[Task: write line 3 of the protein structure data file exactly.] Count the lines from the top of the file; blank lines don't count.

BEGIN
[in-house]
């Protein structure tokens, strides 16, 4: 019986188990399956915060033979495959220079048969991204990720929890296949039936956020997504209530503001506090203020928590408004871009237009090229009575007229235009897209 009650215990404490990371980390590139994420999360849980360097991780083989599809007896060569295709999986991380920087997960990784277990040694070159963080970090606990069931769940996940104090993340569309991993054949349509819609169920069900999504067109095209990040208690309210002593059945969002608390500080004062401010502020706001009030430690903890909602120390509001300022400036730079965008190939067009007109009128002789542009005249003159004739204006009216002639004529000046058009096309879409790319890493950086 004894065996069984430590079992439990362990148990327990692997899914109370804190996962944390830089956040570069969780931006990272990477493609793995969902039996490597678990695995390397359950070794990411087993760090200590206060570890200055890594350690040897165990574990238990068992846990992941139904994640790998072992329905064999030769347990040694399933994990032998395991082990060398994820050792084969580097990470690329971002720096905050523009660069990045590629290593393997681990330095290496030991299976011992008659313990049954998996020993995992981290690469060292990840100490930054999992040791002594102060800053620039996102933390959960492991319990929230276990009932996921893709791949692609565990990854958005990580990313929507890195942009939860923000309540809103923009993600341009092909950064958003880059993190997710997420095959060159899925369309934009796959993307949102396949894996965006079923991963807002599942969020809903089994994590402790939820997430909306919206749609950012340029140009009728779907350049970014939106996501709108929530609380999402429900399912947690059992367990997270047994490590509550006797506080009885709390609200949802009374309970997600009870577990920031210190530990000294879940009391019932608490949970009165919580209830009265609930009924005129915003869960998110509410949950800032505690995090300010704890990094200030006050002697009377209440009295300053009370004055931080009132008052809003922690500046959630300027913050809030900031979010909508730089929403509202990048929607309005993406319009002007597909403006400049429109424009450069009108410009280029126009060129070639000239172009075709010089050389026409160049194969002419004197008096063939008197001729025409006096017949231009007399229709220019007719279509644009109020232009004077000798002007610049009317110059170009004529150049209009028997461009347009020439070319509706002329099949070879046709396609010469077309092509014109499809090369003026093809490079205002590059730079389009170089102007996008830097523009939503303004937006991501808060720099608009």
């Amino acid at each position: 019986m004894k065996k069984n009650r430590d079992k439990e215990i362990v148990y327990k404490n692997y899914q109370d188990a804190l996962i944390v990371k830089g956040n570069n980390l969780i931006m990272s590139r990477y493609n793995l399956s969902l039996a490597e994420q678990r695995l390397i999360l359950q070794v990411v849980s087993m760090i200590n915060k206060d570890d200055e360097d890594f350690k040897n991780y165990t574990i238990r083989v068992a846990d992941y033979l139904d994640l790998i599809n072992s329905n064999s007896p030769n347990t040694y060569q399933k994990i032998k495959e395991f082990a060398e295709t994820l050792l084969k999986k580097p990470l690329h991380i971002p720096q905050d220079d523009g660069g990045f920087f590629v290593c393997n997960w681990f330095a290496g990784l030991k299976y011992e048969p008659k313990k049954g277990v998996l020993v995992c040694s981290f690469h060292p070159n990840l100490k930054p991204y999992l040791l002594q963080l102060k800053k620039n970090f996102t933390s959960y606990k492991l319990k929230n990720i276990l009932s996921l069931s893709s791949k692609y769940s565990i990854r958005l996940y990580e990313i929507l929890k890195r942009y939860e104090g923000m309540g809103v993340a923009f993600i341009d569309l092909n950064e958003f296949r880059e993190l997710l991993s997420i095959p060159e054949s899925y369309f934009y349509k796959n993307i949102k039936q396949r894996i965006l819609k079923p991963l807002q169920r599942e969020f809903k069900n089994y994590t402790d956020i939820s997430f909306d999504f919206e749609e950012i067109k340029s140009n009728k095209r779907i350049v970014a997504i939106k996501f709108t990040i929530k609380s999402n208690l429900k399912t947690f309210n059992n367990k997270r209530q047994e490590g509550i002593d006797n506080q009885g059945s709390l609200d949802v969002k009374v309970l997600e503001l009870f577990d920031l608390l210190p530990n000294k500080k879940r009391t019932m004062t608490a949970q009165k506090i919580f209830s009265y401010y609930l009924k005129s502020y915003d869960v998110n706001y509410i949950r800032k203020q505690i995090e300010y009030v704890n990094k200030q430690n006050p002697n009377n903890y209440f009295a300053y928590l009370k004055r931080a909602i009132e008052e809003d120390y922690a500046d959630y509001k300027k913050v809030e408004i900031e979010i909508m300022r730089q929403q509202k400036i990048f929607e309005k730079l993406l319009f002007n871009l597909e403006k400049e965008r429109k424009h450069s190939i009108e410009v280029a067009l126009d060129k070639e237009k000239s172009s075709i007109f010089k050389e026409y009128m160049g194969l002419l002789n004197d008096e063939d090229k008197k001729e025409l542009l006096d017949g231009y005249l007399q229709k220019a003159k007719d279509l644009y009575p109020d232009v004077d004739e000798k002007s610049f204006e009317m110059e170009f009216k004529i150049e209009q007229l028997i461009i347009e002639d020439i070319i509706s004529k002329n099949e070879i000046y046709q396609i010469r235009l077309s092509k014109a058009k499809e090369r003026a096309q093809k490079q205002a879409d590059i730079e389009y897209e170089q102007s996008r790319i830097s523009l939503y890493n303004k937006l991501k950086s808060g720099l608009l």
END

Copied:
């Amino acid at each position: 019986m004894k065996k069984n009650r430590d079992k439990e215990i362990v148990y327990k404490n692997y899914q109370d188990a804190l996962i944390v990371k830089g956040n570069n980390l969780i931006m990272s590139r990477y493609n793995l399956s969902l039996a490597e994420q678990r695995l390397i999360l359950q070794v990411v849980s087993m760090i200590n915060k206060d570890d200055e360097d890594f350690k040897n991780y165990t574990i238990r083989v068992a846990d992941y033979l139904d994640l790998i599809n072992s329905n064999s007896p030769n347990t040694y060569q399933k994990i032998k495959e395991f082990a060398e295709t994820l050792l084969k999986k580097p990470l690329h991380i971002p720096q905050d220079d523009g660069g990045f920087f590629v290593c393997n997960w681990f330095a290496g990784l030991k299976y011992e048969p008659k313990k049954g277990v998996l020993v995992c040694s981290f690469h060292p070159n990840l100490k930054p991204y999992l040791l002594q963080l102060k800053k620039n970090f996102t933390s959960y606990k492991l319990k929230n990720i276990l009932s996921l069931s893709s791949k692609y769940s565990i990854r958005l996940y990580e990313i929507l929890k890195r942009y939860e104090g923000m309540g809103v993340a923009f993600i341009d569309l092909n950064e958003f296949r880059e993190l997710l991993s997420i095959p060159e054949s899925y369309f934009y349509k796959n993307i949102k039936q396949r894996i965006l819609k079923p991963l807002q169920r599942e969020f809903k069900n089994y994590t402790d956020i939820s997430f909306d999504f919206e749609e950012i067109k340029s140009n009728k095209r779907i350049v970014a997504i939106k996501f709108t990040i929530k609380s999402n208690l429900k399912t947690f309210n059992n367990k997270r209530q047994e490590g509550i002593d006797n506080q009885g059945s709390l609200d949802v969002k009374v309970l997600e503001l009870f577990d920031l608390l210190p530990n000294k500080k879940r009391t019932m004062t608490a949970q009165k506090i919580f209830s009265y401010y609930l009924k005129s502020y915003d869960v998110n706001y509410i949950r800032k203020q505690i995090e300010y009030v704890n990094k200030q430690n006050p002697n009377n903890y209440f009295a300053y928590l009370k004055r931080a909602i009132e008052e809003d120390y922690a500046d959630y509001k300027k913050v809030e408004i900031e979010i909508m300022r730089q929403q509202k400036i990048f929607e309005k730079l993406l319009f002007n871009l597909e403006k400049e965008r429109k424009h450069s190939i009108e410009v280029a067009l126009d060129k070639e237009k000239s172009s075709i007109f010089k050389e026409y009128m160049g194969l002419l002789n004197d008096e063939d090229k008197k001729e025409l542009l006096d017949g231009y005249l007399q229709k220019a003159k007719d279509l644009y009575p109020d232009v004077d004739e000798k002007s610049f204006e009317m110059e170009f009216k004529i150049e209009q007229l028997i461009i347009e002639d020439i070319i509706s004529k002329n099949e070879i000046y046709q396609i010469r235009l077309s092509k014109a058009k499809e090369r003026a096309q093809k490079q205002a879409d590059i730079e389009y897209e170089q102007s996008r790319i830097s523009l939503y890493n303004k937006l991501k950086s808060g720099l608009l």